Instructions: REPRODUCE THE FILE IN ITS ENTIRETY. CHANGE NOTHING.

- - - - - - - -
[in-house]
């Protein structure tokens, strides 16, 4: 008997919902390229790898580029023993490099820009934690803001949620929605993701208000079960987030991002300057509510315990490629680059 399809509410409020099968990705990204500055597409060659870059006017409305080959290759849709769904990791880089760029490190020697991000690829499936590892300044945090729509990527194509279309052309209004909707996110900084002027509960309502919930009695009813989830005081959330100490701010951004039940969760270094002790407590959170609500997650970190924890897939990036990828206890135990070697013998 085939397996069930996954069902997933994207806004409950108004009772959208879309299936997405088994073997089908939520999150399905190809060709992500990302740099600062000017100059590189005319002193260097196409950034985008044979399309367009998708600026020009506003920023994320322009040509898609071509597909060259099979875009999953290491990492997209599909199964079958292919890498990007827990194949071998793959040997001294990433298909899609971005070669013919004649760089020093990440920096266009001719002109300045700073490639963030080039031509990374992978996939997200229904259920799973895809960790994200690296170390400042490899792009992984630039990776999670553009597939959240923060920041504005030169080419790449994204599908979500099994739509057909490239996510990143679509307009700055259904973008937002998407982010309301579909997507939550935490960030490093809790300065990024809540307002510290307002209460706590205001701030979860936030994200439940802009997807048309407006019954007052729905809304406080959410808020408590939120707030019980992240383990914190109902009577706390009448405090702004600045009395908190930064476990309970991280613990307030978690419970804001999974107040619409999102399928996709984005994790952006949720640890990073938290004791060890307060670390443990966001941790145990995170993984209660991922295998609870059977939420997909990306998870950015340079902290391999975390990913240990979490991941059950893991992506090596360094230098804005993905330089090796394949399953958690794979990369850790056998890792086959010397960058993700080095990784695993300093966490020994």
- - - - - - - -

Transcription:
[in-house]
């Protein structure tokens, strides 16, 4: 008997919902390229790898580029023993490099820009934690803001949620929605993701208000079960987030991002300057509510315990490629680059 399809509410409020099968990705990204500055597409060659870059006017409305080959290759849709769904990791880089760029490190020697991000690829499936590892300044945090729509990527194509279309052309209004909707996110900084002027509960309502919930009695009813989830005081959330100490701010951004039940969760270094002790407590959170609500997650970190924890897939990036990828206890135990070697013998 085939397996069930996954069902997933994207806004409950108004009772959208879309299936997405088994073997089908939520999150399905190809060709992500990302740099600062000017100059590189005319002193260097196409950034985008044979399309367009998708600026020009506003920023994320322009040509898609071509597909060259099979875009999953290491990492997209599909199964079958292919890498990007827990194949071998793959040997001294990433298909899609971005070669013919004649760089020093990440920096266009001719002109300045700073490639963030080039031509990374992978996939997200229904259920799973895809960790994200690296170390400042490899792009992984630039990776999670553009597939959240923060920041504005030169080419790449994204599908979500099994739509057909490239996510990143679509307009700055259904973008937002998407982010309301579909997507939550935490960030490093809790300065990024809540307002510290307002209460706590205001701030979860936030994200439940802009997807048309407006019954007052729905809304406080959410808020408590939120707030019980992240383990914190109902009577706390009448405090702004600045009395908190930064476990309970991280613990307030978690419970804001999974107040619409999102399928996709984005994790952006949720640890990073938290004791060890307060670390443990966001941790145990995170993984209660991922295998609870059977939420997909990306998870950015340079902290391999975390990913240990979490991941059950893991992506090596360094230098804005993905330089090796394949399953958690794979990369850790056998890792086959010397960058993700080095990784695993300093966490020994």